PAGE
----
Commentary

Keelan: As climate war escalates, so do mortgage costs

                                 

by Don Keelan

Anyone who’s endured the myriad of issues that come with closing on a home mortgage might want to get ready for the next wave of complexity and cost. And once again, climate change is the driver.

Don Keelan

For starters, some of the world’s central banks are having their member banks look into the possible impact to existing loans if the forecasted climate change disastrous scenarios come to fruition: seashores underwater, fossil fuel over-dependency, adverse temperature changes, unacceptable levels of greenhouse gas emissions, and others. 

Inevitably, the banking and mortgage finance industry will pass down to the homeowner its requirements for meeting new loan standards intended to mitigate the impact of climate change. 

Presently, a homeowner looking to obtain mortgage financing is required to provide numerous documentation items to secure and close a mortgage loan.

It is not unusual to produce: a title insurance policy, survey, an inspection of the mortgaged property’s utilities, evidence of adherence to local zoning and other municipal ordinances, credit report (score), income and assets verification, appraisal, termite-free inspection (not an issue in Vermont), and proof of identification.

And here are the possible new requirements with which the homeowner will eventually have to contend: first, has the proposed mortgage property been fully weatherized? And if so, empirical evidence will need to be provided from a licensed weatherization expert (See below).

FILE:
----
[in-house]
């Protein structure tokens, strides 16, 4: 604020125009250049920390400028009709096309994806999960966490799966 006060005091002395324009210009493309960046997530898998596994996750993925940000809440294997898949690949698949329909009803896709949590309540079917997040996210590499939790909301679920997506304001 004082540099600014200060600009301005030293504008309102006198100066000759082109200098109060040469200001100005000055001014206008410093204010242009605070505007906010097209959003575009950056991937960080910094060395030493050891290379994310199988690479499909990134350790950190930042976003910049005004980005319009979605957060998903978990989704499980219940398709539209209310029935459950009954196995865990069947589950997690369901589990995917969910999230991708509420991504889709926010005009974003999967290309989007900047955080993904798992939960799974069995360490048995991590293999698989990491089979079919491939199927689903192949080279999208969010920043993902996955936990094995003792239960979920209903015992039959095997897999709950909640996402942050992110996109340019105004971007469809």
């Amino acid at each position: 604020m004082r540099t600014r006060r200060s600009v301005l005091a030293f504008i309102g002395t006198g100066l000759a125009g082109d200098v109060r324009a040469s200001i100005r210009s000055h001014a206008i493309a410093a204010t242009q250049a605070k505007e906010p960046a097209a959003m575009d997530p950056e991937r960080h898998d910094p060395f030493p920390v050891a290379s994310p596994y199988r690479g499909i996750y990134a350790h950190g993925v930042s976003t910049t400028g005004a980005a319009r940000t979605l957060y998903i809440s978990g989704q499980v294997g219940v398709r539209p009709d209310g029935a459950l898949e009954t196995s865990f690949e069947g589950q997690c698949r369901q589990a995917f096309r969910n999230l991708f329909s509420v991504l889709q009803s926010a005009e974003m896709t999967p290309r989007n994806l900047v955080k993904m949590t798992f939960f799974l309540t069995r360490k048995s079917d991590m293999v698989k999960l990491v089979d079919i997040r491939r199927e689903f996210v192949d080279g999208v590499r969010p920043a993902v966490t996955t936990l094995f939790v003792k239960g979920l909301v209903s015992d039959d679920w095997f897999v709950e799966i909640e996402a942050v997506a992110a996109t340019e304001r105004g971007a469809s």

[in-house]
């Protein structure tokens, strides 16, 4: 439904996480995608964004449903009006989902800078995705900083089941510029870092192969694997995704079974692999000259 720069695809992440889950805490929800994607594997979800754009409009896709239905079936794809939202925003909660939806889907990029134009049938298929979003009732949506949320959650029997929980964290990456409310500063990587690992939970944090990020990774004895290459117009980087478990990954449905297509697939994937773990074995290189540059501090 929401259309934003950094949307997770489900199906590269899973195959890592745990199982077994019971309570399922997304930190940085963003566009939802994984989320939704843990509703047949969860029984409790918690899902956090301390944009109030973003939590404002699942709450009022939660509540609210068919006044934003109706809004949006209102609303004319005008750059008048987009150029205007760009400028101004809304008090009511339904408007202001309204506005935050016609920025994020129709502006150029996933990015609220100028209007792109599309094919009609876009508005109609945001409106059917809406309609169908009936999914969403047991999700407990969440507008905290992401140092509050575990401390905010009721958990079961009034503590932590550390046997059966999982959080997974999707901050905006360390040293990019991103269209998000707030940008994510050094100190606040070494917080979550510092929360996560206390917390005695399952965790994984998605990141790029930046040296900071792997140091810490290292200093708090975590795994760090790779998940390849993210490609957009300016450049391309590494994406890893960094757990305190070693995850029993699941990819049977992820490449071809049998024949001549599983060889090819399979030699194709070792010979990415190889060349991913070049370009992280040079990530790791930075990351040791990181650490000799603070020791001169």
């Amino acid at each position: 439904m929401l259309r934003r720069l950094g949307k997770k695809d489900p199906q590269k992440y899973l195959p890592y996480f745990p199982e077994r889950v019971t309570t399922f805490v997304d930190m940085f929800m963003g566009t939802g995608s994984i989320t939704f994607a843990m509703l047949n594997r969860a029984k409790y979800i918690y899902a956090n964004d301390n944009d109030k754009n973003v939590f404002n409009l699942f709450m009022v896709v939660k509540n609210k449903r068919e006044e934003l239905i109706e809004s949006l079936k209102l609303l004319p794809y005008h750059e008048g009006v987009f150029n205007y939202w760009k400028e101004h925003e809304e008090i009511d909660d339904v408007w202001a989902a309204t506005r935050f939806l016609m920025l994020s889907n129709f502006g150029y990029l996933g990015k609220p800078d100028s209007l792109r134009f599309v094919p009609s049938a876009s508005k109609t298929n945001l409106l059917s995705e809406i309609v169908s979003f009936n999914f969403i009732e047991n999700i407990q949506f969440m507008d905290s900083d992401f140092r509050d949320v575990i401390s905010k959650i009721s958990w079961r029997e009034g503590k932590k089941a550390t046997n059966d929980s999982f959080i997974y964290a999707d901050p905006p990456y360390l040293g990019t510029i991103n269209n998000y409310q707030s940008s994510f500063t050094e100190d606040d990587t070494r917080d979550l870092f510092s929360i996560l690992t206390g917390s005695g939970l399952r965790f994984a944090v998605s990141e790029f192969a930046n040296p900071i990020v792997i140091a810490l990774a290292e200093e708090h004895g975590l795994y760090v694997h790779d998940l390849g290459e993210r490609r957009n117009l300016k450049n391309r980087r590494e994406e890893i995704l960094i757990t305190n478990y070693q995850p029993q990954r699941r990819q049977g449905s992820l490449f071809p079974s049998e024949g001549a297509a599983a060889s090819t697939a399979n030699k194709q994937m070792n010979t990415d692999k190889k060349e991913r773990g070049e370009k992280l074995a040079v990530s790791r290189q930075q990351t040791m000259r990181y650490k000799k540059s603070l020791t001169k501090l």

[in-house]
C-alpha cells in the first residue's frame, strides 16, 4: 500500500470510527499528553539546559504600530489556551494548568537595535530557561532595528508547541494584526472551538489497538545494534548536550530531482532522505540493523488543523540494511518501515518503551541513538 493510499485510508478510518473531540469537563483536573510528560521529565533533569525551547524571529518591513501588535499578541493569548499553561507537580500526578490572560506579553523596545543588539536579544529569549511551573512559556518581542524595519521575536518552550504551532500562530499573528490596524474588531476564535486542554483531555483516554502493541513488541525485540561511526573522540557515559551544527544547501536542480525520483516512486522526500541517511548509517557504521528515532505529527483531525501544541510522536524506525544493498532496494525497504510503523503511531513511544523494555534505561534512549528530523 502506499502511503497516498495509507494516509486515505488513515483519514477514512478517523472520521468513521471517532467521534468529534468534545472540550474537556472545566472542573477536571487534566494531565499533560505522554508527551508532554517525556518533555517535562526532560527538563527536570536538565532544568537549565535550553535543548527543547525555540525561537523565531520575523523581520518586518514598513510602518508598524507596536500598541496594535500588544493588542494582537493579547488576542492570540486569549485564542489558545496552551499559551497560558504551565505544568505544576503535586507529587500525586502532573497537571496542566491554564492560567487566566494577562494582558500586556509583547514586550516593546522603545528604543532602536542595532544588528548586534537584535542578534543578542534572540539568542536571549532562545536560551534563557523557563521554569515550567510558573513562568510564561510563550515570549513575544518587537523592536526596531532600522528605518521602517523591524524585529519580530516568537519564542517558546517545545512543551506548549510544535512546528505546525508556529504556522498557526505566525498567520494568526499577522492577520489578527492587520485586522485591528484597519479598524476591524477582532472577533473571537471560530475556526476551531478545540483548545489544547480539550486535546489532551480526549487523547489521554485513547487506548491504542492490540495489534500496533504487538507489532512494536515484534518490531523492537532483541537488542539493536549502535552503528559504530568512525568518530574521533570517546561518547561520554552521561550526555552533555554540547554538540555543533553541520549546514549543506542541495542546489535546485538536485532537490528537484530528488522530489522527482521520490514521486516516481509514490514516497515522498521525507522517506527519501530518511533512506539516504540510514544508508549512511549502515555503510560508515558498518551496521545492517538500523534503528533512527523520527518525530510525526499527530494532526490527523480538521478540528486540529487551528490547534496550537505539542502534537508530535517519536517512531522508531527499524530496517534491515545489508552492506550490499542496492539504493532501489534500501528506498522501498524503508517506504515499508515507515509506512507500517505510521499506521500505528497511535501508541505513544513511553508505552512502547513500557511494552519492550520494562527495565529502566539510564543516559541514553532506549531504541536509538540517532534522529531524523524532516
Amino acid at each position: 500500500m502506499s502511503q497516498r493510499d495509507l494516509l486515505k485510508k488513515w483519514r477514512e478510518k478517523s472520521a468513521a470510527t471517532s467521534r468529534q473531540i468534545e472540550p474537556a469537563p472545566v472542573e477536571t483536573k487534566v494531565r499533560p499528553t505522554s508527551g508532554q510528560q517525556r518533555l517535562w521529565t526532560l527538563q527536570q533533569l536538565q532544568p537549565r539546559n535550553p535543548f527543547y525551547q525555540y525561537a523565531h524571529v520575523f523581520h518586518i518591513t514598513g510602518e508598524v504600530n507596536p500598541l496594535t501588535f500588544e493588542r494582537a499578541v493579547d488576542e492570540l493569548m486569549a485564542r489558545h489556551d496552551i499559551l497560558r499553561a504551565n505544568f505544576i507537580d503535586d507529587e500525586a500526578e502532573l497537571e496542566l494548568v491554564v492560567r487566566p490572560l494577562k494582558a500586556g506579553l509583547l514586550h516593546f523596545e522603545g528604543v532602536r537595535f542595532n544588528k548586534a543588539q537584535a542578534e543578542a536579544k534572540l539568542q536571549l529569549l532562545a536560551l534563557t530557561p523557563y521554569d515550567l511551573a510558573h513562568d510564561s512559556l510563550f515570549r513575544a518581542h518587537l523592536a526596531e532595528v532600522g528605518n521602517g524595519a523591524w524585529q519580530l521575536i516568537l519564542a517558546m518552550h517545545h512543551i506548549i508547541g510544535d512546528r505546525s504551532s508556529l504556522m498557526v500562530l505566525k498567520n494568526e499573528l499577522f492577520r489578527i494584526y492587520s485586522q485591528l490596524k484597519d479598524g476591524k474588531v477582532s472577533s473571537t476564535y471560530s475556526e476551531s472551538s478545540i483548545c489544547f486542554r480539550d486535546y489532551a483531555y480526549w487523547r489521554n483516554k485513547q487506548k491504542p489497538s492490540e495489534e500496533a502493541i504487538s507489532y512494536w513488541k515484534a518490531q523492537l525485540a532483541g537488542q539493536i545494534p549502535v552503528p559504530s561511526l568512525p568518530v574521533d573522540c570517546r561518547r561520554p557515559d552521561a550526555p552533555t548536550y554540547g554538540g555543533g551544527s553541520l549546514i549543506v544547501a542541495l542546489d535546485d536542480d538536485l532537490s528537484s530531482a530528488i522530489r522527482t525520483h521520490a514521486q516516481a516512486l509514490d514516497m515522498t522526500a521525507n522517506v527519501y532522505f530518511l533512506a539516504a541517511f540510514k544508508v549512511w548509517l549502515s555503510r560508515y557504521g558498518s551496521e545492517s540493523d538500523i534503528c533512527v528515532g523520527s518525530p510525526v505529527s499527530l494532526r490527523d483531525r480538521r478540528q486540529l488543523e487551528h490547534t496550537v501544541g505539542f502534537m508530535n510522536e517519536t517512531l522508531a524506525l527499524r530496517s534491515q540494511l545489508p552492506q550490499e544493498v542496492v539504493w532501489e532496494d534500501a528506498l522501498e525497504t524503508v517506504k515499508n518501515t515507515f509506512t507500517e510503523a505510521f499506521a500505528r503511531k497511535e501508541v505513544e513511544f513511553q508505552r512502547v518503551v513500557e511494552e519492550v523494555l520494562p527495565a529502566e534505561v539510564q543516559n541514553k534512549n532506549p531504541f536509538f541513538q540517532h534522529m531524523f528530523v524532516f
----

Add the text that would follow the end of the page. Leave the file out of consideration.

If the house has not been weatherized, then a hold-back of a portion of the mortgage dollars will be necessary for the weatherization work to be done.  Assuming, of course, that the mortgage closing is to take place.

The second criteria that will be mandated for a mortgage commitment is for a Level 2 electric charging station (this has already been mandated for new home construction) to be installed. This requirement, which could cost approximately $700, must happen before closing occurs, or funds will be held back until the installation is accomplished. 

The third, and the most expensive and complex of the possible new requirements, will be replacing all fossil fuel heating, cooking, and clothes drying apparatus. The cost of this change might be mitigated if bio-fuels are adequate to replace #2 heating oil or natural and propane gas. If not, mortgage lenders will be pressured to insist that any mortgage loan have a provision to fund the replacement of existing fossil fuel equipment.

What is unique is that the change mandates will not come from the government, at least not for now, but from the banking industry. It is not unlike how large corporations are mandated to bring more diversity to their entities’ governance.  The pressure is coming from influential investors and the NASDAQ stock exchange.